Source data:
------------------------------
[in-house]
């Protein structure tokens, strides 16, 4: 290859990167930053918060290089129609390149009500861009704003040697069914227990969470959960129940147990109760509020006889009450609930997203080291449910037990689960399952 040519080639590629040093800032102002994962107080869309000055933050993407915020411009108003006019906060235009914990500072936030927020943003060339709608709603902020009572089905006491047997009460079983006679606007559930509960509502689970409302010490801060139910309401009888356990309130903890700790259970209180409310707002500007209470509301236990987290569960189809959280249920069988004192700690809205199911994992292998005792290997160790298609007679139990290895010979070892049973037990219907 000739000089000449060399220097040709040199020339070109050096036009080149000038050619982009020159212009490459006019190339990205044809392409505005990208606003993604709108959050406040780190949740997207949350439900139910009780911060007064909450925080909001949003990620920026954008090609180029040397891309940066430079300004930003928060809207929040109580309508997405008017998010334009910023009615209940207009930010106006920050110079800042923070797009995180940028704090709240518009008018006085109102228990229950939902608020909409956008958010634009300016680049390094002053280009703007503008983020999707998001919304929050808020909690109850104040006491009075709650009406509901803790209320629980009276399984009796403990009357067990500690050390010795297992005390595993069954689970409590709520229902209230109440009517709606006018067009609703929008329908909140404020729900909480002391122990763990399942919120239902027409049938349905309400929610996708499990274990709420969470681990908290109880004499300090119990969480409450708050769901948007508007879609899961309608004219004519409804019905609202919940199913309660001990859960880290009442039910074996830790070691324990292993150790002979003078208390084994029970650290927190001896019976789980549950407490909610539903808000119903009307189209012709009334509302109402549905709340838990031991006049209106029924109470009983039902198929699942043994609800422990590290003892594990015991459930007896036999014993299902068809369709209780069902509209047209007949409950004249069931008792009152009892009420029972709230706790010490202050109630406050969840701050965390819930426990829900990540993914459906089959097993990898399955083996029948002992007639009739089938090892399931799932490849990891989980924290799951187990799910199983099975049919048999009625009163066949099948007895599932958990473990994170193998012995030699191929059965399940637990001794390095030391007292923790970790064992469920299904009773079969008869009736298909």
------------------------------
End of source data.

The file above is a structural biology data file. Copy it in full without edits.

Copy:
[in-house]
């Protein structure tokens, strides 16, 4: 290859990167930053918060290089129609390149009500861009704003040697069914227990969470959960129940147990109760509020006889009450609930997203080291449910037990689960399952 040519080639590629040093800032102002994962107080869309000055933050993407915020411009108003006019906060235009914990500072936030927020943003060339709608709603902020009572089905006491047997009460079983006679606007559930509960509502689970409302010490801060139910309401009888356990309130903890700790259970209180409310707002500007209470509301236990987290569960189809959280249920069988004192700690809205199911994992292998005792290997160790298609007679139990290895010979070892049973037990219907 000739000089000449060399220097040709040199020339070109050096036009080149000038050619982009020159212009490459006019190339990205044809392409505005990208606003993604709108959050406040780190949740997207949350439900139910009780911060007064909450925080909001949003990620920026954008090609180029040397891309940066430079300004930003928060809207929040109580309508997405008017998010334009910023009615209940207009930010106006920050110079800042923070797009995180940028704090709240518009008018006085109102228990229950939902608020909409956008958010634009300016680049390094002053280009703007503008983020999707998001919304929050808020909690109850104040006491009075709650009406509901803790209320629980009276399984009796403990009357067990500690050390010795297992005390595993069954689970409590709520229902209230109440009517709606006018067009609703929008329908909140404020729900909480002391122990763990399942919120239902027409049938349905309400929610996708499990274990709420969470681990908290109880004499300090119990969480409450708050769901948007508007879609899961309608004219004519409804019905609202919940199913309660001990859960880290009442039910074996830790070691324990292993150790002979003078208390084994029970650290927190001896019976789980549950407490909610539903808000119903009307189209012709009334509302109402549905709340838990031991006049209106029924109470009983039902198929699942043994609800422990590290003892594990015991459930007896036999014993299902068809369709209780069902509209047209007949409950004249069931008792009152009892009420029972709230706790010490202050109630406050969840701050965390819930426990829900990540993914459906089959097993990898399955083996029948002992007639009739089938090892399931799932490849990891989980924290799951187990799910199983099975049919048999009625009163066949099948007895599932958990473990994170193998012995030699191929059965399940637990001794390095030391007292923790970790064992469920299904009773079969008869009736298909």